PS, and as far as Labour caring for the plight of beneficiaries, fucking save the crocodile tears, Labour from Douglas’s taxation of beneficiaries to the abysmal Clark’s decision to exclude beneficiaries from Working for Families to the Shearer beneficiary bashing speech have shown all beneficiaries that Labour couldn’t give a big fat one about them,

              That’s a pattern of beneficiary bashing as bad if not worse than the equally shitty record of National…

              • Te Reo Putake

                Yeah, and your attitude enables Paula Bennett and her Tory ilk. I’ll keep my ‘arrogance’ over your ignorance any day, Bad. Like it or not, life is better for beneficiaries under a left government generally and your electorate voting to assist the election of tory MP’s does not help them a jot.

                Hone knows this wider truth, which is why he will, if re-elected, support most of what the next Government does, even if he is not part of that Government.

                • bad12

                  LOLZ, TRP, you have convinced me of one thing at least, that being that my Party vote will be going to Mana in 2014 and my electorate vote to Russell Norman, thanks,

                  That’s an amazing little quibble you have put up there, ”life for a beneficiary is better under Labour than National”,

                  What a grand reason to vote for Labour, ”vote Labour a Party that doesn’t put the boot into beneficiaries as hard as what National does”,

                  The rest of your little rant is pretty much low brow stuff, do your knuckles scrape when you perambulate,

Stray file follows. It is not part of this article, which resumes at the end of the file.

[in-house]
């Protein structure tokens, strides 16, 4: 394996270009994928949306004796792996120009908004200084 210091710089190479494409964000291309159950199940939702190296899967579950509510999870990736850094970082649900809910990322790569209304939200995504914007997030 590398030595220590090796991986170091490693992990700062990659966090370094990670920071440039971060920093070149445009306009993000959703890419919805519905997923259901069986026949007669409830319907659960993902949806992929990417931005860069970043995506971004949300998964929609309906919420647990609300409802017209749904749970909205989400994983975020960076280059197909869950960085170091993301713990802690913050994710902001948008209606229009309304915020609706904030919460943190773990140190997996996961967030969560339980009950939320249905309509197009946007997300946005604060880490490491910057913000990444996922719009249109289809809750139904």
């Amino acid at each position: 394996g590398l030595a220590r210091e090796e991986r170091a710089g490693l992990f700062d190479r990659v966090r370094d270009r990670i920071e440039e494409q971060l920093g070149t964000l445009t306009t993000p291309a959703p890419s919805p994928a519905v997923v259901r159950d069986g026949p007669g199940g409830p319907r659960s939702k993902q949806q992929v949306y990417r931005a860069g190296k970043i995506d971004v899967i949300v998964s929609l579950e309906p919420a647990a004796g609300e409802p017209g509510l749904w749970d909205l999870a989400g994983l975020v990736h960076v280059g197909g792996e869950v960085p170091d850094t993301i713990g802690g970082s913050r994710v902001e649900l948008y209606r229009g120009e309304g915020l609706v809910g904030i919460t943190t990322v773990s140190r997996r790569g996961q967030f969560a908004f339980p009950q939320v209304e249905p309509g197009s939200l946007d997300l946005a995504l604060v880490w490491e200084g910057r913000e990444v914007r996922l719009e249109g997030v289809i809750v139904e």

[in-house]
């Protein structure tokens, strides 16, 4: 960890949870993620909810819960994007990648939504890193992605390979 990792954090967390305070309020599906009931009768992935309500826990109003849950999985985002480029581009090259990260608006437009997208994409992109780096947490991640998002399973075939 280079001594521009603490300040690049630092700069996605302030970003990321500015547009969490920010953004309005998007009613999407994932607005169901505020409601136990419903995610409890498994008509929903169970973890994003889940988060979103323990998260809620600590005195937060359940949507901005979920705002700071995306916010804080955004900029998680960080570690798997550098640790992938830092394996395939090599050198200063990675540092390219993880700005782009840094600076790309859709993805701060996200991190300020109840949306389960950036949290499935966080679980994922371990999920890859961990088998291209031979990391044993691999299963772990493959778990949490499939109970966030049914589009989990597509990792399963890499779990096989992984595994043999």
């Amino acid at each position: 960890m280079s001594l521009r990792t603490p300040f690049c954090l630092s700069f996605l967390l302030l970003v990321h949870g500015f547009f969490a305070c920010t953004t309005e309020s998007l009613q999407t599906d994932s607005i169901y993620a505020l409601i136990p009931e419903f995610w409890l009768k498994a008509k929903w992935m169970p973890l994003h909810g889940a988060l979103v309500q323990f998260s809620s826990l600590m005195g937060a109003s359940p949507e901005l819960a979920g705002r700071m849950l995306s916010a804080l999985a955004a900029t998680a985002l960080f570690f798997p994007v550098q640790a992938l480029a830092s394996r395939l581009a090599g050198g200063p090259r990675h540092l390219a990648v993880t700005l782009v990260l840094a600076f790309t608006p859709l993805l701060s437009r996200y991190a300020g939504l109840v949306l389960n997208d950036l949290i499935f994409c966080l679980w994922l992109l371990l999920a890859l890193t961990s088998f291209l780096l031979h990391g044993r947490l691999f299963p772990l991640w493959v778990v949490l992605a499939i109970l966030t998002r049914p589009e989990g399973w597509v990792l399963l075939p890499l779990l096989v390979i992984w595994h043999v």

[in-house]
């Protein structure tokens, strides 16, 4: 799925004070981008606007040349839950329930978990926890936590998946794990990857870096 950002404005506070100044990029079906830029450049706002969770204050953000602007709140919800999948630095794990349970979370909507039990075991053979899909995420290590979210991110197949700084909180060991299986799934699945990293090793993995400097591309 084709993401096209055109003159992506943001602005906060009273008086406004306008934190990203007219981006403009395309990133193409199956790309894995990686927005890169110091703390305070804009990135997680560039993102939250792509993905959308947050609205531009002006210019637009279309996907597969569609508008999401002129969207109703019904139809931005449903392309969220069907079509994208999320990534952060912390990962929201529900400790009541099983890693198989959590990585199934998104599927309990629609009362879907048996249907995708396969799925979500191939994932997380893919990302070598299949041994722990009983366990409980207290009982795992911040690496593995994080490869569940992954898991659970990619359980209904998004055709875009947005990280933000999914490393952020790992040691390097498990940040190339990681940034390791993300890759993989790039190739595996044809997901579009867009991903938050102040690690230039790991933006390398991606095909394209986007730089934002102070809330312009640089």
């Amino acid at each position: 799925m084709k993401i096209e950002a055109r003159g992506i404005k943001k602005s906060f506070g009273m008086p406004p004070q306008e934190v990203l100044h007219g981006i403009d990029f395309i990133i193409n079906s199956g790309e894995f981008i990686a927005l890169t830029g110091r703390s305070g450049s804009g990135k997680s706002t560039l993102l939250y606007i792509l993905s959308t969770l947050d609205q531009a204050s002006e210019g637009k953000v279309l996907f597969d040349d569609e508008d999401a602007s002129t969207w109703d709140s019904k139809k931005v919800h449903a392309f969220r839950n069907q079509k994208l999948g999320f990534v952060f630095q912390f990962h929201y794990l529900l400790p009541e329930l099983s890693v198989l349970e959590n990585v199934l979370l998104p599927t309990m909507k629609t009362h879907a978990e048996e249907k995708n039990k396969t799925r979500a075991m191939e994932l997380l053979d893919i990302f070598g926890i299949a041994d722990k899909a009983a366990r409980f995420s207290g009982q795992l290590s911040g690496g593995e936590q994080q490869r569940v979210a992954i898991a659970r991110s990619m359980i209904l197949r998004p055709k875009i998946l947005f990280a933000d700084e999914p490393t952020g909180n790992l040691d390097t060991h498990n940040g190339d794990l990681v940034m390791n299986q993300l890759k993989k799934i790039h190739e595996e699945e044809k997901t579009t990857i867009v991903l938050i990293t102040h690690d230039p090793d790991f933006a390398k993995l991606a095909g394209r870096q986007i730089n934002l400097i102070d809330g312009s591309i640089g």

Everything i have said in this post has been to do with the Maori electorates none of which are likely to ever vote for the nonexistent National candidates, and the fact that you cannot bring yourself to concede that i am correct when i state that in 2014 should Labour win the Waiariki electorate ‘the left’ in the next Parliament will be down 1 vote is laughable but sad,

                  Now that’s what i call enabling a National Government…

        • QoT 8.1.2.4

          the naivety of the left voters

          Because they must be stupid, it’s not like they might be rejecting the anointed Labour candidate for good reasons of their own.

    • burt 8.2

      I don’t think Winston can be called the king maker. Any leader who relies on Winston to achieve power at any price could hardly be called a King !

      Perhaps we could call him the “sell out maker” – You can’t call somebody a leader when they require the support of such corrupt self serving people to “lead”. They are a sell out – not a leader.

      • bad12 8.2.1

        That’s about as pathetic a comment i would expect from the shrinking wing-nut brigade of commenters here at the Standard,

        Are you talking about the Winston who was pilloried in the Parliament and the media for having ‘taken’ a free fish dinner from the Veller brothers,

        Forgotten in the smooch fest tongue’n’groove tango surrounding the current Slippery little Shyster we have as Prime Minister is the small fact that immediately after His election He was more than happy to take a ‘free ride’ in a Veller brother’s helicopter from Hamilton to Auckland so anything you accuse Peters of has simply been magnified by the current incumbent in a ‘winner takes all’ thumbing of the nose at the electorate…

        • burt 8.2.1.1